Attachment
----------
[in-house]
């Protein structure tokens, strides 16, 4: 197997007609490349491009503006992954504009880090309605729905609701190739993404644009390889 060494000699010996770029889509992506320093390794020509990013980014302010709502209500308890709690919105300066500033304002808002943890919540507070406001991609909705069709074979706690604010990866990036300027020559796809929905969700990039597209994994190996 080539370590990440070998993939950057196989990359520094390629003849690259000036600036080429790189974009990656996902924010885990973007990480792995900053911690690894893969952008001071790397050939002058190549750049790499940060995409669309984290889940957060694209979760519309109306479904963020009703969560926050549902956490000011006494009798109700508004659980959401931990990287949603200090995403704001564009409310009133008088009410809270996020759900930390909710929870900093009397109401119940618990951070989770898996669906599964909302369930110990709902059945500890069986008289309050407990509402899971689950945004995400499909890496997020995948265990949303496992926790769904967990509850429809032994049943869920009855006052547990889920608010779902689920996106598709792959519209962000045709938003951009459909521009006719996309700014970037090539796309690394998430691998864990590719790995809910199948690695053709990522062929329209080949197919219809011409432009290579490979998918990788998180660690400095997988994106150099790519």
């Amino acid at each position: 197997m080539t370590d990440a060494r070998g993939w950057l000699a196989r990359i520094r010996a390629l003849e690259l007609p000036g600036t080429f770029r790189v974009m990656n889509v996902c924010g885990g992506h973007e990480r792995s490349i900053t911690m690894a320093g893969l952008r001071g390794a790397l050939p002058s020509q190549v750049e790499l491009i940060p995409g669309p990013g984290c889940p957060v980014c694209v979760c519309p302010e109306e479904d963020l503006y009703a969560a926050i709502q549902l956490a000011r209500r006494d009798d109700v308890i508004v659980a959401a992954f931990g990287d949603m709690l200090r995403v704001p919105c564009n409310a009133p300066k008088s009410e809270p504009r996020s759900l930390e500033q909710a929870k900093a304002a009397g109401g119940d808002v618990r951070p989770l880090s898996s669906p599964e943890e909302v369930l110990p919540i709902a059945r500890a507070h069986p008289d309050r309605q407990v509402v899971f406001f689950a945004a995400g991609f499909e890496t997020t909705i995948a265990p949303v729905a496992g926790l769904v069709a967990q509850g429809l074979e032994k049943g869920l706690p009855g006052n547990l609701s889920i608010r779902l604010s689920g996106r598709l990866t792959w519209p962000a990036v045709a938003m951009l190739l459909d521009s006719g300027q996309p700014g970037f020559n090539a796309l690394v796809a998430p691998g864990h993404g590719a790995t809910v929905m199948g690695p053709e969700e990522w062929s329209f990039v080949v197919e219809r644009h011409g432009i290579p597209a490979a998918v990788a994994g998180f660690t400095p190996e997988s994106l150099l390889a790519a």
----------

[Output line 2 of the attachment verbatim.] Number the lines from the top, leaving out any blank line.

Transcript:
């Protein structure tokens, strides 16, 4: 197997007609490349491009503006992954504009880090309605729905609701190739993404644009390889 060494000699010996770029889509992506320093390794020509990013980014302010709502209500308890709690919105300066500033304002808002943890919540507070406001991609909705069709074979706690604010990866990036300027020559796809929905969700990039597209994994190996 080539370590990440070998993939950057196989990359520094390629003849690259000036600036080429790189974009990656996902924010885990973007990480792995900053911690690894893969952008001071790397050939002058190549750049790499940060995409669309984290889940957060694209979760519309109306479904963020009703969560926050549902956490000011006494009798109700508004659980959401931990990287949603200090995403704001564009409310009133008088009410809270996020759900930390909710929870900093009397109401119940618990951070989770898996669906599964909302369930110990709902059945500890069986008289309050407990509402899971689950945004995400499909890496997020995948265990949303496992926790769904967990509850429809032994049943869920009855006052547990889920608010779902689920996106598709792959519209962000045709938003951009459909521009006719996309700014970037090539796309690394998430691998864990590719790995809910199948690695053709990522062929329209080949197919219809011409432009290579490979998918990788998180660690400095997988994106150099790519």